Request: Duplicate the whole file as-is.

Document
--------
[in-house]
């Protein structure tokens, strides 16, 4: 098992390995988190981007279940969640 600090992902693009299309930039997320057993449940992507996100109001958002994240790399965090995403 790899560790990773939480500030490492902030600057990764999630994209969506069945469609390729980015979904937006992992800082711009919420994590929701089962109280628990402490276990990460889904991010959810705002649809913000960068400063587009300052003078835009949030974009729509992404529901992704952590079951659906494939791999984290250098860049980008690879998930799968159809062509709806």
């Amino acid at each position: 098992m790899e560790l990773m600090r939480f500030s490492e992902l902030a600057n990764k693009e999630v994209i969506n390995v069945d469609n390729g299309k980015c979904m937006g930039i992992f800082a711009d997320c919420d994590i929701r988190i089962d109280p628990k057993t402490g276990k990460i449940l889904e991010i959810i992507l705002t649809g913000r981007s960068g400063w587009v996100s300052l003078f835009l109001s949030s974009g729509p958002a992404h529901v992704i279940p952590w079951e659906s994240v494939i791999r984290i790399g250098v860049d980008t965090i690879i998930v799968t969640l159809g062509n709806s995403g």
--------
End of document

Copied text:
[in-house]
């Protein structure tokens, strides 16, 4: 098992390995988190981007279940969640 600090992902693009299309930039997320057993449940992507996100109001958002994240790399965090995403 790899560790990773939480500030490492902030600057990764999630994209969506069945469609390729980015979904937006992992800082711009919420994590929701089962109280628990402490276990990460889904991010959810705002649809913000960068400063587009300052003078835009949030974009729509992404529901992704952590079951659906494939791999984290250098860049980008690879998930799968159809062509709806």
């Amino acid at each position: 098992m790899e560790l990773m600090r939480f500030s490492e992902l902030a600057n990764k693009e999630v994209i969506n390995v069945d469609n390729g299309k980015c979904m937006g930039i992992f800082a711009d997320c919420d994590i929701r988190i089962d109280p628990k057993t402490g276990k990460i449940l889904e991010i959810i992507l705002t649809g913000r981007s960068g400063w587009v996100s300052l003078f835009l109001s949030s974009g729509p958002a992404h529901v992704i279940p952590w079951e659906s994240v494939i791999r984290i790399g250098v860049d980008t965090i690879i998930v799968t969640l159809g062509n709806s995403g």